I Feel Terrible
I’ve always been a bit of a baby about colds. To be fair, I get them a lot – I had 4 colds in a row last fall, until I invested in some serious immune support. And if I don’t deal with a cold quickly, it turns into a deep cough that can last for weeks. My parents say I spent my childhood coughing myself to sleep – and that’s only a slight exaggeration. I remember my humidifier as an almost permanent fixture in my room, and at some point I coughed violently enough to cause some permanent internal damage.
So, while a cold isn’t going to kill me, they are bloody annoying things. They drain me of energy and make everything more difficult. They cause congestion headaches, so that I can’t get any work done. And they make putrid fluids issue from all the orifices in my head, making me disgusting to myself and to everyone around me. So no, I do not like getting colds. I don’t like waking up in the middle of the night feeling like I have razor blades in my throat. I don’t like having to excuse myself from classrooms, clinic rooms, and church services in order to hack up a lung. And yes, I will bundle myself up in bed and drink hot fluids and segregate myself from society as a whole if it is at all possible while I recover. I will brave the eye-rolls and condescending tones in my lovely sisters’ voices as they tell me it’s probably for the best that I’m not a mother.
I love my sisters. But sometimes, they don’t make it easy.
The Value of Compassion
On the bright side, I think this makes me a better clinician. When a patient asks for my help dealing with a cold, they get help. And how. I am one (almost) doctor who takes colds seriously. I will go over symptoms with a fine-tooth comb, and prescribe something to help with every one of them. Most importantly, I will recommend rest. We may not be able to cure the common cold, but we can certainly help your body deal with it better and heal more quickly.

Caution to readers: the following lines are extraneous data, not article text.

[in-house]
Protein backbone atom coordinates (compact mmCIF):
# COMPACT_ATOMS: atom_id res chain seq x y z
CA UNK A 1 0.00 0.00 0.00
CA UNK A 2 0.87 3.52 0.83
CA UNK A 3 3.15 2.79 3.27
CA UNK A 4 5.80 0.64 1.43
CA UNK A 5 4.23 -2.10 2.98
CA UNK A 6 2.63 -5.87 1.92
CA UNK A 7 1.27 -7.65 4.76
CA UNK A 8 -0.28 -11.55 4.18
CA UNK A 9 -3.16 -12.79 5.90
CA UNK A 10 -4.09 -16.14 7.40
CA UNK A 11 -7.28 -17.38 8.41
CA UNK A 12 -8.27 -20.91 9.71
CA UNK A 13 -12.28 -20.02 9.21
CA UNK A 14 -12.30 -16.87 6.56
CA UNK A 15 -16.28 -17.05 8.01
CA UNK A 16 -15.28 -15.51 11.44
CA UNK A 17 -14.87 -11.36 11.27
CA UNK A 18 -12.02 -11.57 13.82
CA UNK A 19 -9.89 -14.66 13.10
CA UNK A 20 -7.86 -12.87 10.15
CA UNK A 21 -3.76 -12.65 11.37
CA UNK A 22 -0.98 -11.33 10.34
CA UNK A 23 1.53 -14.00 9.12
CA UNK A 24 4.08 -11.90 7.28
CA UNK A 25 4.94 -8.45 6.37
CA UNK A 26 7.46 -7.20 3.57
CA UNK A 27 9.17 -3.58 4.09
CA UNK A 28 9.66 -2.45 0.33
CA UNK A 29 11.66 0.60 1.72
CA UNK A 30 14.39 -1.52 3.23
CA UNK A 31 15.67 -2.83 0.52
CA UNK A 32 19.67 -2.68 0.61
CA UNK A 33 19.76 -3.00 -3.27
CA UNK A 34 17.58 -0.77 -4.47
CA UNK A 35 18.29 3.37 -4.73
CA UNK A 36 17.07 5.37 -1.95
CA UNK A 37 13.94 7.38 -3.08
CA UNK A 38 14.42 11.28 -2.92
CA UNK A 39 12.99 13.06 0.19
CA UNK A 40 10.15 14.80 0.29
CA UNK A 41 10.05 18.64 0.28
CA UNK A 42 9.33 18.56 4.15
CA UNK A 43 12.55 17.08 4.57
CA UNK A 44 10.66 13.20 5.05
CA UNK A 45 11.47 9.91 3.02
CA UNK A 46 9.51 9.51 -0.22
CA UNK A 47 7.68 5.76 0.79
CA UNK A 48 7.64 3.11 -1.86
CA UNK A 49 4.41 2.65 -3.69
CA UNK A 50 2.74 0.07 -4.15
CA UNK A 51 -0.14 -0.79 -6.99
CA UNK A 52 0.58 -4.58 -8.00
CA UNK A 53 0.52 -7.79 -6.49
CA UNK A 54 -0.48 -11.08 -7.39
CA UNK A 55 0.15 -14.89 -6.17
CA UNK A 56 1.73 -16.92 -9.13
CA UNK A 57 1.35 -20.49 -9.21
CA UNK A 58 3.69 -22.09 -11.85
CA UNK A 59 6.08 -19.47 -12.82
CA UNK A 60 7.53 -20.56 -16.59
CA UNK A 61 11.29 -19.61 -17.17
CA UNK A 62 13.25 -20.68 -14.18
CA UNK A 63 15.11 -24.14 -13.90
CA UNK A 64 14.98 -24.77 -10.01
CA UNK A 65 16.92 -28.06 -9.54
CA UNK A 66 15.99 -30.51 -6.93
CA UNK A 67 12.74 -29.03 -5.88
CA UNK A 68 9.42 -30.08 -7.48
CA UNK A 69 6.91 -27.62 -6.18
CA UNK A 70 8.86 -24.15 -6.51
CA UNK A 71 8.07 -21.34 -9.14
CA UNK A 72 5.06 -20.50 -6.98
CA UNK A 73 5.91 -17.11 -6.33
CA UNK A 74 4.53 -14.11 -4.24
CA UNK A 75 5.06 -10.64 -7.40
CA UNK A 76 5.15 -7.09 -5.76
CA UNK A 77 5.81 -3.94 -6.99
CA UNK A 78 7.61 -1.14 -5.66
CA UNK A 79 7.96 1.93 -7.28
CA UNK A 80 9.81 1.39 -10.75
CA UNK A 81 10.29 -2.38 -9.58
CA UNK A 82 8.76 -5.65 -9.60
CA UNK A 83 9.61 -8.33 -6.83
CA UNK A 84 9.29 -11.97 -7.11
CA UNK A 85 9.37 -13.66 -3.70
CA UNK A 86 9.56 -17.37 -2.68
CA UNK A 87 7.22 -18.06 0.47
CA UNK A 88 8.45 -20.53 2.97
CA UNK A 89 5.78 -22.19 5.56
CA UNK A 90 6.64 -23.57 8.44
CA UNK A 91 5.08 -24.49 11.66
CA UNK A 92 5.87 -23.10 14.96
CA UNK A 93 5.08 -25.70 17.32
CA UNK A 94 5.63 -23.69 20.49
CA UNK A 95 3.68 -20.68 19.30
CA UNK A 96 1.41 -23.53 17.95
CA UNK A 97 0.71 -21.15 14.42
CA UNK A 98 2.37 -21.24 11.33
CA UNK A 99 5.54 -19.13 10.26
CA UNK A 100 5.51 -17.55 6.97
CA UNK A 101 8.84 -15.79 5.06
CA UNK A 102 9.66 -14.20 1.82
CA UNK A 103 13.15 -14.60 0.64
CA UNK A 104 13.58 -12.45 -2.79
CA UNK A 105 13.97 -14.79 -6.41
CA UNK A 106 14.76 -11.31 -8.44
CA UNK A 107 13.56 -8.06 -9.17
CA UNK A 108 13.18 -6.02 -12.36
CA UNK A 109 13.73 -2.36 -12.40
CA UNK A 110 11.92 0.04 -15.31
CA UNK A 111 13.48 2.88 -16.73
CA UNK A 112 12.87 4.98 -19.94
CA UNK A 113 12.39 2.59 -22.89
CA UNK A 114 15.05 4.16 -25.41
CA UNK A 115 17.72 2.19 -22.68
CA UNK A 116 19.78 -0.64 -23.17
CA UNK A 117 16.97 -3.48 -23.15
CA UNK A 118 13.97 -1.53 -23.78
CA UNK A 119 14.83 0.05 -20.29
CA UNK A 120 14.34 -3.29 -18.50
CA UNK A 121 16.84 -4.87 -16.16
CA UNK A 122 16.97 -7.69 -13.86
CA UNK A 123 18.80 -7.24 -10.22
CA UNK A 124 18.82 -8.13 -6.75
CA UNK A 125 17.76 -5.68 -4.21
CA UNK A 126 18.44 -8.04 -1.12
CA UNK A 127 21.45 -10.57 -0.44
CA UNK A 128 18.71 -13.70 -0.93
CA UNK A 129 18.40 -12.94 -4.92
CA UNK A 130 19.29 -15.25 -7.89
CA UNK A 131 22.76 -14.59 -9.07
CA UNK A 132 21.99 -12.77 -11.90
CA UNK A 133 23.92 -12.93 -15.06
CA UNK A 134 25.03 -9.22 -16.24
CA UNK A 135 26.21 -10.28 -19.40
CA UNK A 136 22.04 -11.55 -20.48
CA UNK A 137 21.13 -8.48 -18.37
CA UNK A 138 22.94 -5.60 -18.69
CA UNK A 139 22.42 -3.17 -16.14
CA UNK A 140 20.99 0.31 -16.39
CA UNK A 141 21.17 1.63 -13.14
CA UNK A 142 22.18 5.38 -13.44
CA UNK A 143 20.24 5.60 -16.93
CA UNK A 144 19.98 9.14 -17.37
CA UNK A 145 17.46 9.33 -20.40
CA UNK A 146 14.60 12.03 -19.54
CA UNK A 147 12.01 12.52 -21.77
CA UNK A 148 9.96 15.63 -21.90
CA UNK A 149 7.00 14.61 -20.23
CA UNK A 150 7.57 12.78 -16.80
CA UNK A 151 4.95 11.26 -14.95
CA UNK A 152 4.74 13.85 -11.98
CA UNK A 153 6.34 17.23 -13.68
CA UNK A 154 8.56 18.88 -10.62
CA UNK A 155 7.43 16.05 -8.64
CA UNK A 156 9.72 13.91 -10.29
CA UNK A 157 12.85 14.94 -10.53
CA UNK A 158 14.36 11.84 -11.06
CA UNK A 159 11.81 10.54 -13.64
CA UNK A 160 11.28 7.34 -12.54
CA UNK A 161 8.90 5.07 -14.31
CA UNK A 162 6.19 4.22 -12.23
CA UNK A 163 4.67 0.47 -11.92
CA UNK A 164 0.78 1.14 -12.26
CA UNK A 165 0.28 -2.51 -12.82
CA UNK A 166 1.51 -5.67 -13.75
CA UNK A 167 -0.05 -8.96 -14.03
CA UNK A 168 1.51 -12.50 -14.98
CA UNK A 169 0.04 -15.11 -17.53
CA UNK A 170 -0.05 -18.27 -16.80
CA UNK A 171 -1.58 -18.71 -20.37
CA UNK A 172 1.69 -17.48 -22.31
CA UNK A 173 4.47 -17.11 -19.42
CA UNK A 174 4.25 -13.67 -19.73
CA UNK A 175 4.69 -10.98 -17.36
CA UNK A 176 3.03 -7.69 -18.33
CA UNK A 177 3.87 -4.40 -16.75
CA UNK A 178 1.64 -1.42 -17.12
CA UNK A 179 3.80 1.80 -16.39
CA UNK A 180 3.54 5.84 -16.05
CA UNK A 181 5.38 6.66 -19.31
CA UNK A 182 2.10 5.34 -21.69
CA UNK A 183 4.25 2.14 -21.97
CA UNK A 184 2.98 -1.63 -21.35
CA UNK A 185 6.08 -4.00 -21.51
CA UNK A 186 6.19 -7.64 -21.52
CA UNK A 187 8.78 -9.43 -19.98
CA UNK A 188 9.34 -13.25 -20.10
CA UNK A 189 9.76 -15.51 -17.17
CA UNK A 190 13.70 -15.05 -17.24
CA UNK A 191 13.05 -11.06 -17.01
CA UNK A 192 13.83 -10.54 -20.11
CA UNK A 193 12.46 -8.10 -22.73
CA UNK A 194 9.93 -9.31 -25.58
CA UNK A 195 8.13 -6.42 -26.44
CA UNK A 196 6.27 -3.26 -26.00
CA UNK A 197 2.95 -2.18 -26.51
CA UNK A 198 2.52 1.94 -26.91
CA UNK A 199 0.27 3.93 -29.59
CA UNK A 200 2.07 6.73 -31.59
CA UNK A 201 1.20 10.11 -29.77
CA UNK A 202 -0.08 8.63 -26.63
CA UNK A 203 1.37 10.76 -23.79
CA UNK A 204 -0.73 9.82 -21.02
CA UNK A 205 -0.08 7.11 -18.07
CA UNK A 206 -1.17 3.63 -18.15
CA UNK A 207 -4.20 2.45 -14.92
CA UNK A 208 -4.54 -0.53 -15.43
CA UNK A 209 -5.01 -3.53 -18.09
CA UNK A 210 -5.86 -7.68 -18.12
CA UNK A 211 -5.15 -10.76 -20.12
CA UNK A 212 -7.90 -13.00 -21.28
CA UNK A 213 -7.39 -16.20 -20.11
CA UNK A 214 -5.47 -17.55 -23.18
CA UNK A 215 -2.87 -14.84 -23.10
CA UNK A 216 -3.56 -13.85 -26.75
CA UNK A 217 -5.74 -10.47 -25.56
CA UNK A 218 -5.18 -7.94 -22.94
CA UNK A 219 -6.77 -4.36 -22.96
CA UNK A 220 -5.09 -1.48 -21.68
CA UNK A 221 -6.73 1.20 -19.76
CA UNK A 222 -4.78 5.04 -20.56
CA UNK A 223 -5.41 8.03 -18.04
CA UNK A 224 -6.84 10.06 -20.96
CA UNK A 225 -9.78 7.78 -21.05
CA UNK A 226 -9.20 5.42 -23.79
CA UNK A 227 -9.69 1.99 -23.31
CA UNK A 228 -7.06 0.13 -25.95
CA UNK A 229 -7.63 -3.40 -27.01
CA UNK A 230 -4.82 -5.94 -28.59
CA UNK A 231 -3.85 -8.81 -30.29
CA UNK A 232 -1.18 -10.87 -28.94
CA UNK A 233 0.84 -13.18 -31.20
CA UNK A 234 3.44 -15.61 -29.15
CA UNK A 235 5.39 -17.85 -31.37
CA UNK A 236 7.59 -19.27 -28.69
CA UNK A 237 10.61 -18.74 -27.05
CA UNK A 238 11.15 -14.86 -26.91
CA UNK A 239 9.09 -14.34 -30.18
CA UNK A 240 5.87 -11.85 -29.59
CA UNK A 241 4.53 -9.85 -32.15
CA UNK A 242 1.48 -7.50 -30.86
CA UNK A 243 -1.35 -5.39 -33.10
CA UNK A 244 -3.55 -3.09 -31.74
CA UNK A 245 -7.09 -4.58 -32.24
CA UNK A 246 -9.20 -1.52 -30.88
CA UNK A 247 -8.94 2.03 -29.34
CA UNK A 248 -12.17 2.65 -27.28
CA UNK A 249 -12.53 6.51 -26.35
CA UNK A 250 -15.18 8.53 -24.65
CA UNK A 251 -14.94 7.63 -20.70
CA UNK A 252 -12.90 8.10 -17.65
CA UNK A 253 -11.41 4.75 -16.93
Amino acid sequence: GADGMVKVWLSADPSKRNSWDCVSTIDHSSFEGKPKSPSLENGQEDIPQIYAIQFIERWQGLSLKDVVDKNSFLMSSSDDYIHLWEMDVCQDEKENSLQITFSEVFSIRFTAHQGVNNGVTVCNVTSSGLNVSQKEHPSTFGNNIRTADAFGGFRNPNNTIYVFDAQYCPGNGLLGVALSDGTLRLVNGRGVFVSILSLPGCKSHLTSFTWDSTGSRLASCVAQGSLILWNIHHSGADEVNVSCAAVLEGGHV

Unfortunately, this sucky side of my nature that emerges when I’m sick does make it more difficult to exercise self control in regards to my eating.
The Danger of Compassion
I have a good theory as to why this is. I think my whole food addiction is very childlike. It is a needy, overwhelmed part of me that wants to hide from the adult world because she doesn’t understand how to operate in it. I’ve read that the vast majority of women with eating disorders picture their disorder, or the critical voice in their head, as a domineering male partner. But when I picture mine, I see a little girl. She is alone, and confused, and scared. And she is never more pitiful than when she is sick.
This is why she is so hard to resist. I am naturally suspicious of authority, and tend to rebel against it, so I would not respond well to a dictatorial voice. But a child, especially a girl, brings out every nurturing instinct in me. I may refer to this side of me as devious and deceptive, but I don’t really think she’s doing it on purpose. She’s crying out for what she believes she needs. Saying no to her is like denying a starving infant.
How do I harden myself against such plaintive, desperate appeal?
I’m reminded of the advice my mastermind group gave me, before I weighed myself. They suggested I think of myself as a patient. To be as gentle and forgiving in my judgements of myself as I would be with someone who had come to me for help. I took this advice in, considered it at length, and decided it made a lot of sense. As silly as it seemed, I went as far as conducting that initial weigh-in on a scale in my school’s clinic, and I believe it helped. I was able to remain detached, to look at the number professionally instead of personally. Logically, instead of emotionally.
I think I need to adopt this perspective in all areas of self-care.
Self-Care, not Self-Denial
If I feel sick and sorry for myself, and my addicted brain is crying out soothing comfort food, the solution is not to simply plug my ears. I can’t just point at the rules, or tell myself that if I cheat I won’t get to place a checkmark next to my name for that day, or that I’ll have to confess a less-than-perfect week to my mastermind group. The child in my head doesn’t care about those things. Her needs are more important, and denying them for the sake of saving face is just cruel.